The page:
The Chinese leadership considers railways an important link in the delivery of goods to European markets. For this purpose, they plan to combine the "One Belt, One Way" initiative with the Trans-European Transport Network (the project for the creation of auto, rail, air and water transport links) and extend it to Western Balkans. Thus, a new impetus was given to the construction of the Belgrade-Budapest railway, for which a joint Chinese-Serbian-Hungarian working group will be established. The total length of the route is 350 km, of which 160 km run through Hungary. The capacity of the Belgrade-Budapest railway line will be expanded with the ports of Montenegro and Albania. In 2016, the Chinese company COSCO bought the Greek port of Piraeus, and, obviously, there are plans to take control of other European ports. Also, the Chinese plan to build a network of new logistic centres for the development of container train services to CEE countries.

High-speed line: "Budapest - yes! Kazan - no!"

While actively financing European infrastructure projects, China's investment in Russian facilities stumble upon significant difficulties. For example, the expediency of the Eurasian high-speed transport corridor Moscow-Beijing, which was announced in 2014 and whose first segment was expected to connect Moscow and Kazan with a high-speed railway line, is in question. The total cost of the project was estimated at 245bn dollars. It costs about 15.6bn dollars to build a 770-km-long Moscow-Kazan section.

In 2014, China said that it was ready to provide its technology and build the railway line in exchange for energy supplies from Russia, but the process has not moved on. In 2016, China reaffirmed its readiness to invest, transferring 52bn roubles into the joint-stock capital of the first phase of the project, 1bn dollars into the second phase, and 400bn roubles as a loan from China Development Bank.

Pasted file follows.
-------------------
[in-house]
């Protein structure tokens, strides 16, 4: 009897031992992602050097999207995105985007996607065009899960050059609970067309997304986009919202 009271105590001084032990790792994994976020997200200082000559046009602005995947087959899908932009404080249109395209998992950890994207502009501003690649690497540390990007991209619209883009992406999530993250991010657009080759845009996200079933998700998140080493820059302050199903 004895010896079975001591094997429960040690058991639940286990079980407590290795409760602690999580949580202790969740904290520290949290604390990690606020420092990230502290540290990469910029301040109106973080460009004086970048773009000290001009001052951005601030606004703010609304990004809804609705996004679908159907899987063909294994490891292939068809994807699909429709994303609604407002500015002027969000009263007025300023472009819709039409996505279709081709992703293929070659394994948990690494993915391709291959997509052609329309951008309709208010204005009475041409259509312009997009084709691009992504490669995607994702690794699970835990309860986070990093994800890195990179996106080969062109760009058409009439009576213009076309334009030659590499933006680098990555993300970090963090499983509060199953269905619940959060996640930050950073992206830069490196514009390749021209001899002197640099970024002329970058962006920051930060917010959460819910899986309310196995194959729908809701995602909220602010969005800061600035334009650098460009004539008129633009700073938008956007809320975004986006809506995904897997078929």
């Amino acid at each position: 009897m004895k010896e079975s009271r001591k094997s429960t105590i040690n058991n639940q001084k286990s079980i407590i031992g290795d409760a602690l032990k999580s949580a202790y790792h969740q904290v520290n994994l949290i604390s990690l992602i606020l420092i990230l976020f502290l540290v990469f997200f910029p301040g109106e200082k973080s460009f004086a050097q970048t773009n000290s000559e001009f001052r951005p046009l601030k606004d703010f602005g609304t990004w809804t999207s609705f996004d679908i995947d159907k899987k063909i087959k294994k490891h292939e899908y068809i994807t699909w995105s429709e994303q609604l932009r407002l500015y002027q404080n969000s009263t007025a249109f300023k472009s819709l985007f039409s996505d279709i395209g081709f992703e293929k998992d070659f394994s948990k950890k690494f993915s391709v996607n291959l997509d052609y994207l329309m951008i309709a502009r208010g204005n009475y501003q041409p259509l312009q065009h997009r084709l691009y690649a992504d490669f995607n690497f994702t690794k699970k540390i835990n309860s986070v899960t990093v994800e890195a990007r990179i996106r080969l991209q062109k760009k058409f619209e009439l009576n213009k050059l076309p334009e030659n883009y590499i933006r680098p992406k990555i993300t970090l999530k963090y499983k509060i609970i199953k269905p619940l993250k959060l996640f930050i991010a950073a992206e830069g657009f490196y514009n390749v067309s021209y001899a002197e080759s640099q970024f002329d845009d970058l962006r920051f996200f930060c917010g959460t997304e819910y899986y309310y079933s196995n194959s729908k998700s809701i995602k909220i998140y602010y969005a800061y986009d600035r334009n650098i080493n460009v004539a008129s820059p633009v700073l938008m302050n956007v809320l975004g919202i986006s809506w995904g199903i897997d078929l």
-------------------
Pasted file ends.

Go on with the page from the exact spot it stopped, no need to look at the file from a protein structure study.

The first train was expected to be launched by 2020, but in November this year, Russian Railways President Oleg Belozerov announced a postponement until 2022-2023. The deadline for the construction of the entire Moscow-Beijing line is 2035.

Most experts are very sceptical that this project can be accomplished. First, a pre-feasibility study is very vague about a chance to recover 245bm dollars of the investment (not to mention its source). Even 15.6bn dollars, for which they want to build the Moscow-Kazan section, look like a low-end estimate, and Chinese financing so far exists only on paper in the form of memorandums of understanding. Therefore, a meeting in September chaired by Russian Deputy Prime Minister Arkadiy Dvorkovich discussed an option of having the Moscow-Vladimir section built first, followed by an assessment of demand and only then an extension to Kazan.

Second, Russian Railways completed the design of the Moscow-Kazan section in September 2017 only, but questions remained to what extent Chinese technologies should be used (there are security issues and concerns about Russian production capacity to build the necessary infrastructure and rolling stock even for a railway track gauge of 1,520 mm).


Third, the world has seen on more than one occasion failed experiments to use high-speed lines for freight transport (for example, TGV La Poste). There are several reasons for this: cargo trains require more durable lines, bigger turning radii, and, finally, infrastructure for loading and unloading cars.

Fourth, it is profitable for Russia for the Beijing-Berlin railway line to have many stops on the way, but the volume of trade between the regions does not require ultra-fast transport of a large number of goods, while each additional stop increases power consumption by trains.

Finally, the cost-effectiveness of the project remains questionable. More than 300,000 TEUs (a 20-foot equivalent unit – ed.) are expected to transit through Russia in 2017, while there is enough capacity to increase cargo traffic 4-5 times up to a million TEUs. The existing product range carried by freight trains does not require such an acceleration of delivery as a high-speed line can provide, and perishable goods from China are delivered by air.